Fredrik Ljungström (16 June 1875 in Stockholm – 18 February 1964 in Stockholm) was a Swedish engineer, technical designer, and industrialist.
Considered one of the foremost inventors of Sweden, Fredrik Ljungström accounted for hundreds of technical patents alone and in collaboration with his brother Birger Ljungström (1872–1948): from early bicycling free wheeling hubs techniques and mechanical automatic transmissions for vehicles, to steam turbines, air preheaters, and circular arc hulls for sailing boats. He co-founded companies such as The New Cycle Company, Ljungström Steam Turbine Co. and Swedish Turbine Manufacturing Co. (STAL), and associated with other industrialists such as Helge Palmcrantz, Alfred Nobel, Gustaf de Laval, Curt Nicolin, and Gustaf Dalén. As innovative as his ideas were in function, they also often turned out in terms of unconventional external design, such as his steam turbine locomotives and sailboats.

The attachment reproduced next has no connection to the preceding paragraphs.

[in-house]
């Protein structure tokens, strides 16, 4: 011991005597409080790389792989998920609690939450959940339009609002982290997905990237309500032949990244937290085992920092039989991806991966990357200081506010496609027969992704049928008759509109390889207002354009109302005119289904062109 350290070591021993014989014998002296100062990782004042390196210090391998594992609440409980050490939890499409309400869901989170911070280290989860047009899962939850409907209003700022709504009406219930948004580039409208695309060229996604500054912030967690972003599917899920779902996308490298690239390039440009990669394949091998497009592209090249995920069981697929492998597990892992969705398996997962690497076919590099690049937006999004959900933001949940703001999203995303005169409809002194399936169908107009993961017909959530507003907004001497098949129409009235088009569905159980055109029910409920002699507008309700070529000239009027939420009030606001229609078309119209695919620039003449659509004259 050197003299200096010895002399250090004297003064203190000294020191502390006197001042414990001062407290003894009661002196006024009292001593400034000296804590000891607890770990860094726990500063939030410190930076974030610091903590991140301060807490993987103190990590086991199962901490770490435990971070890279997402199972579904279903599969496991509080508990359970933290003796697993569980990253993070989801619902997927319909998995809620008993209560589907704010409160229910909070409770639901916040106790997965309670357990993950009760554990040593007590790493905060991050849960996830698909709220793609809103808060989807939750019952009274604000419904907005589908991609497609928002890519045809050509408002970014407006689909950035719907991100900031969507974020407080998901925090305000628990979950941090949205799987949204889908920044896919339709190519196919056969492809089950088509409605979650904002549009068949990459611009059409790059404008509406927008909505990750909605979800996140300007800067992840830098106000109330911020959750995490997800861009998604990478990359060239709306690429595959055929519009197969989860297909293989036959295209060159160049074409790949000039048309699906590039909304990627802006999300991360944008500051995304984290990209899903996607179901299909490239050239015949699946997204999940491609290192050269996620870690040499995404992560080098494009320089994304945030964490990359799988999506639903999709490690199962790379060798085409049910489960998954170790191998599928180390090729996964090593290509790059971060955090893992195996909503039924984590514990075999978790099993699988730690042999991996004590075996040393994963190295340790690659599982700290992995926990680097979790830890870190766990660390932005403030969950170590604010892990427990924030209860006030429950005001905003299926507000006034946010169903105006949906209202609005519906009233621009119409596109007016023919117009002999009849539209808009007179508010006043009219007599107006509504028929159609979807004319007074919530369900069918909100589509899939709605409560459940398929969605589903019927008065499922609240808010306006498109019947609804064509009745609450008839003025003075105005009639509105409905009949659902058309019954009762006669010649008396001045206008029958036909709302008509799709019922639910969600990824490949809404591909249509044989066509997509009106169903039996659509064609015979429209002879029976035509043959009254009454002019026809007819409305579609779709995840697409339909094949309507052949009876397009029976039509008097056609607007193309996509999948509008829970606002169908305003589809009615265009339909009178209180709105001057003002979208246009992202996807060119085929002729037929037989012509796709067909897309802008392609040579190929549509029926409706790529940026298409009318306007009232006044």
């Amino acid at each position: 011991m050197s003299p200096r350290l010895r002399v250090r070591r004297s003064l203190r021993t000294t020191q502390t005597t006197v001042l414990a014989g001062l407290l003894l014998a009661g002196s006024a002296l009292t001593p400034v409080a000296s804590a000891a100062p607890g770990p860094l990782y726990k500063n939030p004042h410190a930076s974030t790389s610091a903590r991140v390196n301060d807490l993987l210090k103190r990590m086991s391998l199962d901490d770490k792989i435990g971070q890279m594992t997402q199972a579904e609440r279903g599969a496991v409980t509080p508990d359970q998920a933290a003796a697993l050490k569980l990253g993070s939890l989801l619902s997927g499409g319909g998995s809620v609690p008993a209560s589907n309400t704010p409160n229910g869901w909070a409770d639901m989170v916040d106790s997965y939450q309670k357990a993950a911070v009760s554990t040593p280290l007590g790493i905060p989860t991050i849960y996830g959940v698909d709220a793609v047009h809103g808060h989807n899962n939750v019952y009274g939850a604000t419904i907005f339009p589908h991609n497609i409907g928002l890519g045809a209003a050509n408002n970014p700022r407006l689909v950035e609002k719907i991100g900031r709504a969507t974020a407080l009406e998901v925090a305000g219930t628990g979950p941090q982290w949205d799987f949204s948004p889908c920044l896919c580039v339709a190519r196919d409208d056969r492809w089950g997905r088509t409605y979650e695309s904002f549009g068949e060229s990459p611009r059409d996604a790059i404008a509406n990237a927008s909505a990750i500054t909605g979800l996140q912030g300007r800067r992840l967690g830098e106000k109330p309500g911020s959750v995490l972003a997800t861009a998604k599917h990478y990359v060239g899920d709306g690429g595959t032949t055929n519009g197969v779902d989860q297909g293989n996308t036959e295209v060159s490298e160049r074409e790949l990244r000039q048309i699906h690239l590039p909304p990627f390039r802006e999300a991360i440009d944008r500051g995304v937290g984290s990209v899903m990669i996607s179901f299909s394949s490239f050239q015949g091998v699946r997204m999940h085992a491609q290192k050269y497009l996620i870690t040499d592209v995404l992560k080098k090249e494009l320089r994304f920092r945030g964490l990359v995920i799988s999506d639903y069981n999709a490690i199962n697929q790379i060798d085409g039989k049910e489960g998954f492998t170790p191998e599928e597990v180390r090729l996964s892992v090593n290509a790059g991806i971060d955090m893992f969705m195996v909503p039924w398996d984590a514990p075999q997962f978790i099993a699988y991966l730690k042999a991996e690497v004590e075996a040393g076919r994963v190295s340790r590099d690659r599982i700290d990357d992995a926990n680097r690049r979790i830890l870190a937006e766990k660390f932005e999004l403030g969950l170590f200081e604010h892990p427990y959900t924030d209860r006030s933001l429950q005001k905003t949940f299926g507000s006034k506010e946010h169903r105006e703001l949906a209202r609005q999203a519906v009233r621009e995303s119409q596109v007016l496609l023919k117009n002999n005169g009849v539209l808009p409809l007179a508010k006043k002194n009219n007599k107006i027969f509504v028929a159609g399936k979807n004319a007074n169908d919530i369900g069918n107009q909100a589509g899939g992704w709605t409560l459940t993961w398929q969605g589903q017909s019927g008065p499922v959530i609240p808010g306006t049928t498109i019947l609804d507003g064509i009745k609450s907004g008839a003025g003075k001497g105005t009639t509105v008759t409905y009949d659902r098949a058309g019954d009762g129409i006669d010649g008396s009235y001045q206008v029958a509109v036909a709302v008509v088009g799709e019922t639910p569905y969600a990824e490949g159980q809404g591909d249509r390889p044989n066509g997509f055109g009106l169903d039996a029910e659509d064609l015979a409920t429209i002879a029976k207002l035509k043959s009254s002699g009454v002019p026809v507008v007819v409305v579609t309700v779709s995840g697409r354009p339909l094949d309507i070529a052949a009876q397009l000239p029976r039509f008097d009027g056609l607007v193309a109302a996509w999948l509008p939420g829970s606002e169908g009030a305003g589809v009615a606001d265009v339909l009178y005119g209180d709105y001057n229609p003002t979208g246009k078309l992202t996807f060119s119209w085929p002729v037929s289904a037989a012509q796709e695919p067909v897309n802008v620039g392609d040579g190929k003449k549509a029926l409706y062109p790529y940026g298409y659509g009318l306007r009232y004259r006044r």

During the resource scarcity of World War II, Fredrik Ljungström's innovative technology for oil shale underground gasification by electrical energy, called the Ljungström method, provided a strategical impact for the Swedish Armed Forces. In addition, Ljungström's technology contributed to the first Swedish jet engine, torpedoes, and more.
With Fredrik Ljungström's air preheater implemented in a large number of modern power stations around the world until this day with total attributed worldwide fuel savings estimated to 4,960,000,000 tons of oil, "few inventions have been as successful in saving fuel as the Ljungström Air Preheater". In 1995, the Ljungström air preheater was distinguished as the 44th International Historic Mechanical Engineering Landmark by the American Society of Mechanical Engineers. His works are represented by the Swedish National Museum of Science and Technology, the Nordic Museum, and the Swedish Railway Museum, as well as internationally such as by the Science Museum in London, England and by The science museum in Milan.